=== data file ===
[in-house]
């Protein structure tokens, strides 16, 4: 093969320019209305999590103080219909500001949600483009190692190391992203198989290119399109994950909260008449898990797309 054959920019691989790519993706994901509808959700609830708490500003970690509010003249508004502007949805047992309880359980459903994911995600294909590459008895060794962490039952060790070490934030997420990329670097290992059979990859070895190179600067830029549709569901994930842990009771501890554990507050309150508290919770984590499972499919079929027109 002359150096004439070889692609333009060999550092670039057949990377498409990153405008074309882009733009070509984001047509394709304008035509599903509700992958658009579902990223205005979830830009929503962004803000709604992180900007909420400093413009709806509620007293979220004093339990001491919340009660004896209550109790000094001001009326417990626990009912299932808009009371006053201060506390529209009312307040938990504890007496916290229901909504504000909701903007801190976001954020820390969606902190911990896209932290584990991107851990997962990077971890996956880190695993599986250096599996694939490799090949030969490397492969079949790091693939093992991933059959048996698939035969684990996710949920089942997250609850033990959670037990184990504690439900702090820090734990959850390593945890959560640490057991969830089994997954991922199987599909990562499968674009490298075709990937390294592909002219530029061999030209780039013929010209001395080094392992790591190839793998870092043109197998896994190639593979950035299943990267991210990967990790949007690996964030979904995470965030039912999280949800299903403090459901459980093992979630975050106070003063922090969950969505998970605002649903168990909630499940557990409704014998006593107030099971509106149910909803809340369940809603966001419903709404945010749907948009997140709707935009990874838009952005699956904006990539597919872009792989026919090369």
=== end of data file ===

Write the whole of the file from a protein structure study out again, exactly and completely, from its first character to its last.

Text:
[in-house]
């Protein structure tokens, strides 16, 4: 093969320019209305999590103080219909500001949600483009190692190391992203198989290119399109994950909260008449898990797309 054959920019691989790519993706994901509808959700609830708490500003970690509010003249508004502007949805047992309880359980459903994911995600294909590459008895060794962490039952060790070490934030997420990329670097290992059979990859070895190179600067830029549709569901994930842990009771501890554990507050309150508290919770984590499972499919079929027109 002359150096004439070889692609333009060999550092670039057949990377498409990153405008074309882009733009070509984001047509394709304008035509599903509700992958658009579902990223205005979830830009929503962004803000709604992180900007909420400093413009709806509620007293979220004093339990001491919340009660004896209550109790000094001001009326417990626990009912299932808009009371006053201060506390529209009312307040938990504890007496916290229901909504504000909701903007801190976001954020820390969606902190911990896209932290584990991107851990997962990077971890996956880190695993599986250096599996694939490799090949030969490397492969079949790091693939093992991933059959048996698939035969684990996710949920089942997250609850033990959670037990184990504690439900702090820090734990959850390593945890959560640490057991969830089994997954991922199987599909990562499968674009490298075709990937390294592909002219530029061999030209780039013929010209001395080094392992790591190839793998870092043109197998896994190639593979950035299943990267991210990967990790949007690996964030979904995470965030039912999280949800299903403090459901459980093992979630975050106070003063922090969950969505998970605002649903168990909630499940557990409704014998006593107030099971509106149910909803809340369940809603966001419903709404945010749907948009997140709707935009990874838009952005699956904006990539597919872009792989026919090369």